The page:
Fabio Fognini (15) vs. Casper Ruud – Fognini is the defending champion from 2019, and is yet to drop a set this week.  Ruud came back from 5-2 down on Wednesday, saving two match points against Carreno Busta.  The 22-year-old Norwegian is 2-0 against the Italian, which includes a victory on clay last September in Hamburg.

Stefanos Tsitsipas (4) vs. Alejandro Davidovich Fokina – This is their first meeting, and the 21-year-old Spaniard’s first time advancing this far at a Masters event.

David Goffin (11) vs. Dan Evans – The British No.1’s three victories this week represent nearly half of his career total on this surface.  Goffin took out fifth-seeded Sascha Zverev on Thursday.  Evans claimed their only previous encounter in straight sets, at last year’s ATP Cup.

Nikola Mektic and Mate Pavic (2) vs. Pierre-Hugues Herbert and Nicolas Mahut (7) – Mektic and Pavic are an outstanding 26-3 on the year, with four titles.  The Frenchmen own a career Grand Slam as a team, as well as seven Masters 1000 titles.  At the Australian Open, Mektic and Pavic outlasted Herbert and Mahut in a third-set 10-point tiebreak.

Juan Sebastian Cabal and Robert Farah (1) vs. Fabio Fognini and Diego Schwartzman – On Thursday, Cabal and Farah dominated two other top singles players, Felix Auger-Aliassime and Hubert Hurkacz.  This is Fabio and Diego’s first event as a team since three years ago in Madrid, where they lost to Cabal and Farah in straights.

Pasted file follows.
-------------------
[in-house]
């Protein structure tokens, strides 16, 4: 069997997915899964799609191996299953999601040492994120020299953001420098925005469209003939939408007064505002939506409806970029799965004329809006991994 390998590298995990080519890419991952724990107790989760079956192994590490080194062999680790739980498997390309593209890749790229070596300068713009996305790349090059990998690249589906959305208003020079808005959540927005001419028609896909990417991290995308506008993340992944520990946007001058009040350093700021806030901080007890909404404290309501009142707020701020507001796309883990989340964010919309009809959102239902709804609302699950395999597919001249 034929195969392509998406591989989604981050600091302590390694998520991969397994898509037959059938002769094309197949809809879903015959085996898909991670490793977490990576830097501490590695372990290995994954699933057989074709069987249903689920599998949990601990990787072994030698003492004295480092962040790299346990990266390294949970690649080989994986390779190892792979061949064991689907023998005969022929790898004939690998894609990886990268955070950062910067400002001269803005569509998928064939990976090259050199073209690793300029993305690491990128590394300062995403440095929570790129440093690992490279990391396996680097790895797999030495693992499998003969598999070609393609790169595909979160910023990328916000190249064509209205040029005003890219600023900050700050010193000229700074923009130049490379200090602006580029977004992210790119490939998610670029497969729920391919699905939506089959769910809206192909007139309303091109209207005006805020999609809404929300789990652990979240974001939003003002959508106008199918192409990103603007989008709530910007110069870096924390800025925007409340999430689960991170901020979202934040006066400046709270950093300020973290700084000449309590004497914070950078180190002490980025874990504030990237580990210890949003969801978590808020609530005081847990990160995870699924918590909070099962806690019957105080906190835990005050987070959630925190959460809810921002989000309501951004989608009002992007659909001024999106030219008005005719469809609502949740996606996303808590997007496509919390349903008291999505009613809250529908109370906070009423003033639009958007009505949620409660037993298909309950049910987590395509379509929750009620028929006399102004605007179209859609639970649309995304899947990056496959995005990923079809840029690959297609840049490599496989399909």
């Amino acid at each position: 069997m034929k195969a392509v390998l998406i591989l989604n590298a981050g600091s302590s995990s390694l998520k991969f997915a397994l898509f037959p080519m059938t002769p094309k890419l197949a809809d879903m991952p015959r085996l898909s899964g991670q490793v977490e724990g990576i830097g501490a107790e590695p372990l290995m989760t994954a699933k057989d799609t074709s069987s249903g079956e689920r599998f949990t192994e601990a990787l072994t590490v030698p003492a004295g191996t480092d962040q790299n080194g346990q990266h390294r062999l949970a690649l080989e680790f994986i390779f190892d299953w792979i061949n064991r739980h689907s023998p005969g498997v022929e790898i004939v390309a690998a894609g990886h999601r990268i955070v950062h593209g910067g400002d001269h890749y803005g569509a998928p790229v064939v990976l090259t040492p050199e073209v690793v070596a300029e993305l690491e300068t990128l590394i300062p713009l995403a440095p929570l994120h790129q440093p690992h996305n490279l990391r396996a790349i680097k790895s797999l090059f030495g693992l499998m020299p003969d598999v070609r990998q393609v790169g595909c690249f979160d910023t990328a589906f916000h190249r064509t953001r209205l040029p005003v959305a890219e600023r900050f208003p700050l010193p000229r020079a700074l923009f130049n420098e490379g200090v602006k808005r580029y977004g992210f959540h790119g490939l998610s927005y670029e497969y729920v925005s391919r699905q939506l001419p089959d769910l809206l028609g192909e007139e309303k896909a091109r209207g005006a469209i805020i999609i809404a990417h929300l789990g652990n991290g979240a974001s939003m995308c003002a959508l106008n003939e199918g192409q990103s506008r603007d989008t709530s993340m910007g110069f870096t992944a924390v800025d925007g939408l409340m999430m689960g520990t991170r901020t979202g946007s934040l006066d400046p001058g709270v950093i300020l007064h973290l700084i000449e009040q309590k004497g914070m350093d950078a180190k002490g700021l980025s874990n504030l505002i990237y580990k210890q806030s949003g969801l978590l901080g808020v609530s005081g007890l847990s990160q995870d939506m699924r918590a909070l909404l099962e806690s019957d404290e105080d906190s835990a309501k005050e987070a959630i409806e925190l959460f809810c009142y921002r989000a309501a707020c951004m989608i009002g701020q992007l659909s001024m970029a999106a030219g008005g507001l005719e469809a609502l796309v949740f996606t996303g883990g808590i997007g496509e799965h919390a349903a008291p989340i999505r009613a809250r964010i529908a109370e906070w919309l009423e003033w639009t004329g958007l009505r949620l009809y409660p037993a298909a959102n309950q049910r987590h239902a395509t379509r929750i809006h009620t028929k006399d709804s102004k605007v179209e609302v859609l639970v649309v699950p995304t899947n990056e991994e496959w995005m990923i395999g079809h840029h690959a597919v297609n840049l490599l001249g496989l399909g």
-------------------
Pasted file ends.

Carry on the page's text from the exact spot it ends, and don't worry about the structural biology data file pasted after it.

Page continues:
Friday’s full Order of Play is here.

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Stefanos Tsitsipas ‘Happy’ To Follow In Grandfather’s Footsteps At Olympics

The Greek speaks out about carrying his family’s legacy at the Games.

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Stefanos Tsitsipas never met his grandfather but the two of them do have something in common – they are both Olympians.

 

The world No.4 has already created history in Tokyo by winning his first round match against Germany’s Philipp Kohlschreiber on Sunday to become the first male player from his country to win a singles match since 1924. Greece has won two medals at the Games but both of them were during its inaugural edition back in 1896.